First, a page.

Friday, May 9, 2014

Family Tree: Constantin Alajálov Preliminary New Yorker Cover Art

Whether you call it a study as Bonhams did or you call it preliminary cover art as I do here, there's something unusual about Constantin Alajálov's drawing of a dog family tree. It is a finished drawing certainly, apparently suitable for publication, yet very closely related to the New Yorker's cover for February 12, 1938. It is rendered in pencil and black ink without color. I have not seen any preliminary cover art for the New Yorker quite like this. My conjecture is that this was intended by the artist to be a drawing inside the magazine—possibly it could even support a caption spoken by the dog standing outside the family tree. Instead, Alajálov must have been asked to recreate it as a color cover. Of note, it sold at auction for a higher price than some original cover art has.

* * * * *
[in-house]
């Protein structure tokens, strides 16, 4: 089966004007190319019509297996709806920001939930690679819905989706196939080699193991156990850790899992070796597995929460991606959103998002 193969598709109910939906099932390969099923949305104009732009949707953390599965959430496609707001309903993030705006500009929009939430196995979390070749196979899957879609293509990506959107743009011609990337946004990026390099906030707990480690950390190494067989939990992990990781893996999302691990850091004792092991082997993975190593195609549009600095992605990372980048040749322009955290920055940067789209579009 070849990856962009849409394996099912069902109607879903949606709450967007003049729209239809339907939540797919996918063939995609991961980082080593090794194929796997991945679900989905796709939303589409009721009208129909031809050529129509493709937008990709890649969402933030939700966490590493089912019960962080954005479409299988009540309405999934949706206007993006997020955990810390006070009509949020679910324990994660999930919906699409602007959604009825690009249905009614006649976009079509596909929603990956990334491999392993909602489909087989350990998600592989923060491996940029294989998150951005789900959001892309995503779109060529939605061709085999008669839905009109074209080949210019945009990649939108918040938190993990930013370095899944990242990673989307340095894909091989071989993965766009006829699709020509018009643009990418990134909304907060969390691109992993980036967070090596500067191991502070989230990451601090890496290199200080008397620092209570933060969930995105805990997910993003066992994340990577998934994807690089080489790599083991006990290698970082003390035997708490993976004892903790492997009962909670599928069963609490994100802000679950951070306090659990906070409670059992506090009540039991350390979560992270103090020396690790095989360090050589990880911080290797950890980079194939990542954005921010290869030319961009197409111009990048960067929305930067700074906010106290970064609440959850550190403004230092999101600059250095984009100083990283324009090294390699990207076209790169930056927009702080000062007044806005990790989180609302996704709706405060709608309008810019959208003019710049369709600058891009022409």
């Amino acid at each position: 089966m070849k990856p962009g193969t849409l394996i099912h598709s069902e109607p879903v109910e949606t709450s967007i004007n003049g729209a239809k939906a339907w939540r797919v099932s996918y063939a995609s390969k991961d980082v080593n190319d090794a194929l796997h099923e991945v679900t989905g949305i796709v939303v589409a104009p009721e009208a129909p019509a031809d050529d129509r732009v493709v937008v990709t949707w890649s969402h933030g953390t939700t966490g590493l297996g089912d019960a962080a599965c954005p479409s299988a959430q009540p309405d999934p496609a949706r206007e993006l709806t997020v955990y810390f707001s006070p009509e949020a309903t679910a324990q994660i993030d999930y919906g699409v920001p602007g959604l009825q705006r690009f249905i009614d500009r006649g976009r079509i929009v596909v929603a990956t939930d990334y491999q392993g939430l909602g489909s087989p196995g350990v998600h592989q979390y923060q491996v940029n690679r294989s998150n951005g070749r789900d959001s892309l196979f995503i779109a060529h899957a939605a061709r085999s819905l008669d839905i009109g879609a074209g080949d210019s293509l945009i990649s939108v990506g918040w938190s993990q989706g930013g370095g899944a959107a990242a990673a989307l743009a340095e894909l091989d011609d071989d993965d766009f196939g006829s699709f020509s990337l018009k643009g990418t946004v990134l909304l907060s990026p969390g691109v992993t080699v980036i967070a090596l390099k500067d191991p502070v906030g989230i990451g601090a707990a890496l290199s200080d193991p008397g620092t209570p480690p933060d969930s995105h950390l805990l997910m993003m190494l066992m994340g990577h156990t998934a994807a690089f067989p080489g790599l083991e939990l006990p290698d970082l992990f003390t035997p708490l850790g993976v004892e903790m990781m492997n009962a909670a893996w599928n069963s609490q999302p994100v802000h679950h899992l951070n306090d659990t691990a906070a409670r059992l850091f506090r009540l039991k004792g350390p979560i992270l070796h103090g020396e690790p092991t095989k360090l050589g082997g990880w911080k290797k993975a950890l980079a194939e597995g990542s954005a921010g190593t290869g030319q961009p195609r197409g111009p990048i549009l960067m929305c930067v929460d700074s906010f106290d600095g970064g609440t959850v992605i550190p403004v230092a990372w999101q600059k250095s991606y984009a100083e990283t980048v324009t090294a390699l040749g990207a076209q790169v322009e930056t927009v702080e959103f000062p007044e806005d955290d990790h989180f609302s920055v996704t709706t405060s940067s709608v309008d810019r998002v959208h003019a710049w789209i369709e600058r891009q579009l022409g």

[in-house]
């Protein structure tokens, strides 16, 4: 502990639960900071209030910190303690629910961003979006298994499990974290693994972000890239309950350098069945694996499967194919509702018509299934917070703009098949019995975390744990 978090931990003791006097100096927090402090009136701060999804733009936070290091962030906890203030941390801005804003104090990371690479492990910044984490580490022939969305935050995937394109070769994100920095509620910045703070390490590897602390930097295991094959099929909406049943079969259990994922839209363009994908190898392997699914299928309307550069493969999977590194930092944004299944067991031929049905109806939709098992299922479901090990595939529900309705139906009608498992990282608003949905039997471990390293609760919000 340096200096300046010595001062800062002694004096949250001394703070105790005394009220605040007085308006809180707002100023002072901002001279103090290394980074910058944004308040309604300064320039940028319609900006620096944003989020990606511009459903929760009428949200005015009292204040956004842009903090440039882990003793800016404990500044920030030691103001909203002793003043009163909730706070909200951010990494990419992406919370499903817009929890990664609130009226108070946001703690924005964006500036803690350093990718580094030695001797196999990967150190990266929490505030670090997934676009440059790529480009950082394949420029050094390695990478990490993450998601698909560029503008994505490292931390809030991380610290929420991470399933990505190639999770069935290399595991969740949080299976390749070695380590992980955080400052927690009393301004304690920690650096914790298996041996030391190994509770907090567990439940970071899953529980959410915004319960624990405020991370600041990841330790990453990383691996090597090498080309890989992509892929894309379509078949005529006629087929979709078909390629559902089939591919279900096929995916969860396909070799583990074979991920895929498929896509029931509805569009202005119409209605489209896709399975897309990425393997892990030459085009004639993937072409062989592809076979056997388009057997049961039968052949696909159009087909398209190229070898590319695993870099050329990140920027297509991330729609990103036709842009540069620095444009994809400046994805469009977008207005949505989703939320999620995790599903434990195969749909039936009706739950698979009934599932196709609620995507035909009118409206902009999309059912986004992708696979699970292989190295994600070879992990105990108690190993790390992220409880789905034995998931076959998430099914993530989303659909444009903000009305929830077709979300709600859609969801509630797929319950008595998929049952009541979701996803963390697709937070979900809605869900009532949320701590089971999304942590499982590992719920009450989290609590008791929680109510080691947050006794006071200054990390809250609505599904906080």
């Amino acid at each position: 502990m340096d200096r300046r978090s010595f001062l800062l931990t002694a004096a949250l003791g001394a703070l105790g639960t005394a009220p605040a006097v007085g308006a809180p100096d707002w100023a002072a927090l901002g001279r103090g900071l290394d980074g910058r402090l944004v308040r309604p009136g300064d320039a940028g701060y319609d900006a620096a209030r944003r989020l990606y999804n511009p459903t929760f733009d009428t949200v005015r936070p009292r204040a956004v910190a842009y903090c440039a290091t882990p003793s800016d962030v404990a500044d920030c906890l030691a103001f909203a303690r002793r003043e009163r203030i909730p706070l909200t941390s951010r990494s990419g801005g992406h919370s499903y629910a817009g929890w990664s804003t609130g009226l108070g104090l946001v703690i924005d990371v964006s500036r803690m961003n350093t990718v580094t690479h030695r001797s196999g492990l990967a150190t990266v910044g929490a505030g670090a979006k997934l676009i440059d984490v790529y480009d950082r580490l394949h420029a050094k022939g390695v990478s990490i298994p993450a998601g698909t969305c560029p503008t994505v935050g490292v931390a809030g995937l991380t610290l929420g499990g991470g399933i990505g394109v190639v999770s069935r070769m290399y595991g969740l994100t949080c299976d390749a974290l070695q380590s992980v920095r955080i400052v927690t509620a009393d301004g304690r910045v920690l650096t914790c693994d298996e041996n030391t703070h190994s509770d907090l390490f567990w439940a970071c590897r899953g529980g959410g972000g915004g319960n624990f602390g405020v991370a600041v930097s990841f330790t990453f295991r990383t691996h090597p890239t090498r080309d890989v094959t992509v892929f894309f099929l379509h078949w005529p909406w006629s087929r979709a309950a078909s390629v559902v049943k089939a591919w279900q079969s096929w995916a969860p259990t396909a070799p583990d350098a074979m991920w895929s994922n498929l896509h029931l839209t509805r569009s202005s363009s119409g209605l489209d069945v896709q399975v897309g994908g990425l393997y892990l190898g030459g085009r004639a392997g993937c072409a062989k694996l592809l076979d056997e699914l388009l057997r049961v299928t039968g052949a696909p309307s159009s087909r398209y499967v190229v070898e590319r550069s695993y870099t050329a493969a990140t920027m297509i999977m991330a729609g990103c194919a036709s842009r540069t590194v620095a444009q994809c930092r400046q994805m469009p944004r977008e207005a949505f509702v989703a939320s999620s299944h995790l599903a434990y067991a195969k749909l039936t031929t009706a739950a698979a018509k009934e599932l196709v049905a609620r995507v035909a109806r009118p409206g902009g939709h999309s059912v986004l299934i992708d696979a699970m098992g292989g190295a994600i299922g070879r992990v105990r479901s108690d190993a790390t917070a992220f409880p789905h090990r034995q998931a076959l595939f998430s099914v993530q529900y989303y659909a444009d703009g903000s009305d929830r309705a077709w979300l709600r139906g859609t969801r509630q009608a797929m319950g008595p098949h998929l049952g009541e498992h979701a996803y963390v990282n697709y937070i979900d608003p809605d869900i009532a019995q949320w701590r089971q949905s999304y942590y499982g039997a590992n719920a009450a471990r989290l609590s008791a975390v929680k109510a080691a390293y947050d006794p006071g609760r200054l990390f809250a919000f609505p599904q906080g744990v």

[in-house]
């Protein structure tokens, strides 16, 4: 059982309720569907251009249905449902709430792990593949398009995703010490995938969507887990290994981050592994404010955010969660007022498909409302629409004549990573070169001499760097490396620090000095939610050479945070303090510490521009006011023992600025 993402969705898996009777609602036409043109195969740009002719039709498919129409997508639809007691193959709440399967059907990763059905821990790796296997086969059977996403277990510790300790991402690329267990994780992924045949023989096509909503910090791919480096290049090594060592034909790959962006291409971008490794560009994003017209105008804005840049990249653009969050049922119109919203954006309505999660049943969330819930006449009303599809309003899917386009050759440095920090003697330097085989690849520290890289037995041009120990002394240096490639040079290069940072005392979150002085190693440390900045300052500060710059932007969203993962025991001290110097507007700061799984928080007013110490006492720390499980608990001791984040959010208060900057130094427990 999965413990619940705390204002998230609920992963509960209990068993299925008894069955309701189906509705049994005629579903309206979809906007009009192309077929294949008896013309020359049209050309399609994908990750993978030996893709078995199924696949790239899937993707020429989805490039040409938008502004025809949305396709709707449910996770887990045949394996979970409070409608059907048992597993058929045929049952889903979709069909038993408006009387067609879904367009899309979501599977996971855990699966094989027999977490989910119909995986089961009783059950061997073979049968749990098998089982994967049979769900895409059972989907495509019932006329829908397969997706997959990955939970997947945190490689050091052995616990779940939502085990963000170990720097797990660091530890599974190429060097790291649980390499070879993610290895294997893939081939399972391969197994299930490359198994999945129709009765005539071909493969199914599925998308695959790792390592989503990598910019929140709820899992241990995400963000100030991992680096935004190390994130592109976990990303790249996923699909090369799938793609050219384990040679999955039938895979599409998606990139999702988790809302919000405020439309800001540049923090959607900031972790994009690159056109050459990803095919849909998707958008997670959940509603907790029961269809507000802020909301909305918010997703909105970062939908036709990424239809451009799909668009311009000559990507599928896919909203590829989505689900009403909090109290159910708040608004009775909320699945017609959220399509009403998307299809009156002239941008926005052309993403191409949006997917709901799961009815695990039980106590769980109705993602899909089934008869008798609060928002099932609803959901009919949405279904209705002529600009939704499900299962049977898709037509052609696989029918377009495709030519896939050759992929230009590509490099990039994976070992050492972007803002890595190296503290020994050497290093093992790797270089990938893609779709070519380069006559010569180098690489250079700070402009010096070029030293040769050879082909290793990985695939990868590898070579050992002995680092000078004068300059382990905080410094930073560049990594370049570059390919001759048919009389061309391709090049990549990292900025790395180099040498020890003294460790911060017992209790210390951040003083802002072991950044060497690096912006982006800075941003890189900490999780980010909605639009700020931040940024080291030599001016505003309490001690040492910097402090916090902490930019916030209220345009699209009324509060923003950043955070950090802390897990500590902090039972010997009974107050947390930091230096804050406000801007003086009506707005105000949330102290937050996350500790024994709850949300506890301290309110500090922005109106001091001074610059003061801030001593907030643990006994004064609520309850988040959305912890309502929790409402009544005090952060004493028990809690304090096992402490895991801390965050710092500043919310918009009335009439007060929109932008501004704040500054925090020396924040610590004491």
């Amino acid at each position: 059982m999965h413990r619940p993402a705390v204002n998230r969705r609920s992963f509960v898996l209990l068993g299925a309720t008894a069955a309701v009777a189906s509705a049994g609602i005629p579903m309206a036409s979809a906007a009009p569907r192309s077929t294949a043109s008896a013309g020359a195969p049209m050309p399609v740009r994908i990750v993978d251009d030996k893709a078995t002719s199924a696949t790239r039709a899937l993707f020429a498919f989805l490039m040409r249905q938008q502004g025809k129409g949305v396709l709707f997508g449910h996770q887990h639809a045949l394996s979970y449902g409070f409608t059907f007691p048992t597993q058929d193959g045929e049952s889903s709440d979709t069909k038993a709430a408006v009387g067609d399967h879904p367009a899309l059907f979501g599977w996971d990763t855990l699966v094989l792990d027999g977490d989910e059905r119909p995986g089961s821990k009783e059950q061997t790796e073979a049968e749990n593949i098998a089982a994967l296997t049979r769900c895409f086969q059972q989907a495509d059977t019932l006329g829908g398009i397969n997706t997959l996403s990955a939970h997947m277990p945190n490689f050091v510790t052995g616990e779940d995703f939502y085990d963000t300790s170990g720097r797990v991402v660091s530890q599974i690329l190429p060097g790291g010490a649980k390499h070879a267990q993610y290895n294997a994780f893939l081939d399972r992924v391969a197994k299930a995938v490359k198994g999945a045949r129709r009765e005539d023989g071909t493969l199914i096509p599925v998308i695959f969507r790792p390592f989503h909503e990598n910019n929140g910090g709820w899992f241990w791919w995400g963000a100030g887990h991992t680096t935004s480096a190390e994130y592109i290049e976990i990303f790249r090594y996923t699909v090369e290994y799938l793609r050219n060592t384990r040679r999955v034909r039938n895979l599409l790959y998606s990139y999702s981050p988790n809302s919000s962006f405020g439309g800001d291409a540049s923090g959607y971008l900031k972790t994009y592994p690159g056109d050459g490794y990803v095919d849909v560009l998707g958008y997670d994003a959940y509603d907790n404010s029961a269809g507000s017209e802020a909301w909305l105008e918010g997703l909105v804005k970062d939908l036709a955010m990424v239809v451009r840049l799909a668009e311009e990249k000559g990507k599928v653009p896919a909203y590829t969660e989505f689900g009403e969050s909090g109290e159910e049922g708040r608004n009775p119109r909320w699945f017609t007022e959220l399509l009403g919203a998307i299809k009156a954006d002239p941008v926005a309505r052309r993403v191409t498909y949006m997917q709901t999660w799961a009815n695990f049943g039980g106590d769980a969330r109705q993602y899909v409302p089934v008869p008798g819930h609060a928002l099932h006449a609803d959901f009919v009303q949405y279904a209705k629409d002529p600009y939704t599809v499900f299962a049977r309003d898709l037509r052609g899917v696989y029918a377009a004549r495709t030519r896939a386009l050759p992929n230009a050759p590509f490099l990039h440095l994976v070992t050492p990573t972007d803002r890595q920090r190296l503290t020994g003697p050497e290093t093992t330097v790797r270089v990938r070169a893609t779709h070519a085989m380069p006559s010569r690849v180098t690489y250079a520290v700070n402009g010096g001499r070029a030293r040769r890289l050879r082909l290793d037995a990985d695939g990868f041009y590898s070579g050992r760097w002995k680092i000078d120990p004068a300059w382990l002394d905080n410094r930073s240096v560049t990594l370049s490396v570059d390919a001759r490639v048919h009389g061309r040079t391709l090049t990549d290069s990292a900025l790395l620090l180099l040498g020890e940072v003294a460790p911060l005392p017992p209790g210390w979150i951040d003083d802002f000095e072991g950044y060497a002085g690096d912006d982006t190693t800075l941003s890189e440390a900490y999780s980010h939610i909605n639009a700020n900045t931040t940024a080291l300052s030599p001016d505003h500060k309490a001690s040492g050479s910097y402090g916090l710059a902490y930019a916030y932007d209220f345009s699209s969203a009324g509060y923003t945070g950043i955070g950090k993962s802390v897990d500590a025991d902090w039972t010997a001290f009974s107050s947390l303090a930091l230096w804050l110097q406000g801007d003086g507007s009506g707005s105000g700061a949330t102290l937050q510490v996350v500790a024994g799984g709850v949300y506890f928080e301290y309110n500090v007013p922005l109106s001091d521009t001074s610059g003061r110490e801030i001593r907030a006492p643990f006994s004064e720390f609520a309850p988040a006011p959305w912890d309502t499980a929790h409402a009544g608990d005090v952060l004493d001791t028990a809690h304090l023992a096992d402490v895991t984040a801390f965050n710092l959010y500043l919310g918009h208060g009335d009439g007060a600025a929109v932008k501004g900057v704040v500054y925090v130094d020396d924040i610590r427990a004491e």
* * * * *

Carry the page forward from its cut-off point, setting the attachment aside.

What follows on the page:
Constantin Alajálov, Preliminary art
The New Yorker, February 12, 1938
Constantin Alajálov, The New Yorker, February 12, 1938

Constantin Alajálov, Preliminary art, The New Yorker, February 12, 1938

Note:  Read more on this blog about artist Constantin Alajálov.

Read more here about preliminary New Yorker cover art. You know you want to.

The real reason for the high sale price? Cute dogs. Click on the link to see more dogs.


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